Future Flooding: Time to Prepare For Regular Destructive Events?
U.S. coastal flooding that was previously considered a “once in a lifetime” event could start doubling every five years if current trends continue, according to a new study. Is your organization prepared?
According to a study in Scientific Reports, researchers at the U.S. Geological Survey investigated the frequency of extreme water levels along the coastline at 200 coastal areas, and examined it alongside the data of sea level rising scenarios to predict the future rate of flooding events. The findings were startling: extreme water level events that were reached once every 50 years may be exceeded daily along the U.S. coastline before the end of the 21st century.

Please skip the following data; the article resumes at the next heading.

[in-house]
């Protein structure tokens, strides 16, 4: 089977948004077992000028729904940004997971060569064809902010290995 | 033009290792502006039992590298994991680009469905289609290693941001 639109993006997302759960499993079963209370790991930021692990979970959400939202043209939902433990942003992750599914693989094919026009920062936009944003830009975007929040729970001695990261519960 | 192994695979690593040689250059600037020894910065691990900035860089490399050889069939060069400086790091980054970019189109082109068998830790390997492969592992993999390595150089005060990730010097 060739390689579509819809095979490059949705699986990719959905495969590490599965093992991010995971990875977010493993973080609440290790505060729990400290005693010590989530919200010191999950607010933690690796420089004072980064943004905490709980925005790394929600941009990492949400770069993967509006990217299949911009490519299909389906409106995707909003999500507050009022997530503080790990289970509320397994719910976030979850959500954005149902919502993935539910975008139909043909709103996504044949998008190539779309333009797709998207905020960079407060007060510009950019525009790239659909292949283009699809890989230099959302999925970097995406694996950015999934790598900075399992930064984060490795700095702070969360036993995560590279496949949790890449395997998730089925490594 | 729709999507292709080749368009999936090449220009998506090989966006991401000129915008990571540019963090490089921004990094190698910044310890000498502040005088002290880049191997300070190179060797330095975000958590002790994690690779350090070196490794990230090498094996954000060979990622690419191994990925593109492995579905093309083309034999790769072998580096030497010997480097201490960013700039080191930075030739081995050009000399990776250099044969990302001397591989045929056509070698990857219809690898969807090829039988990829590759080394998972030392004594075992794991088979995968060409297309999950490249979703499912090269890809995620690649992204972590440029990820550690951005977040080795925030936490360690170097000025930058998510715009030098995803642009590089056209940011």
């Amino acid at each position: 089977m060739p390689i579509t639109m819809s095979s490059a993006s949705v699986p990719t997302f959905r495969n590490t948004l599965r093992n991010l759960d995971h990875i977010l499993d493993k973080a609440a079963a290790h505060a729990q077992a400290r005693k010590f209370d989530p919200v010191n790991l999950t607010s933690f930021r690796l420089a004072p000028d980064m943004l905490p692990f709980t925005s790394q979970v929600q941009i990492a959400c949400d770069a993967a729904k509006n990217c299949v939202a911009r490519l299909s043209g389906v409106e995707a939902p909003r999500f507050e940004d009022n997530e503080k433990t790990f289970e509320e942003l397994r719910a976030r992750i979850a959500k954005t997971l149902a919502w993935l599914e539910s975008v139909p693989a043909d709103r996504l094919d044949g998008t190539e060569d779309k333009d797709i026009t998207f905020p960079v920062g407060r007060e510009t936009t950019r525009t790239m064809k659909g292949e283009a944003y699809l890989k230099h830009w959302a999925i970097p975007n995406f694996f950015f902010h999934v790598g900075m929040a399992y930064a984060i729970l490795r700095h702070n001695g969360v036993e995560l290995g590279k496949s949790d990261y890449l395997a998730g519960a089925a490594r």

Specifically the model the researchers developed predicted that before 2050, current extreme water levels transitioned from 50-year events to annual events in 70% of U.S. coastal regions. And before the end of 2100, these extremes were predicted to be exceeded almost daily for 93% of the sites measured.
Low-lying cities like Miami and Honolulu, which currently deal with “nuisance” flooding that blocks roads or backs up drains temporarily, could be dealing with that on a regular basis, forcing residents to either adapt or leave.
Without protective measures, flooding “will continue and get worse until it almost makes some areas impractical to live in because it’s happening so frequently”, researcher Sean Vitousek told Reuters reporters. “When what we consider now as the extreme happens at every high tide – that’s no joke.”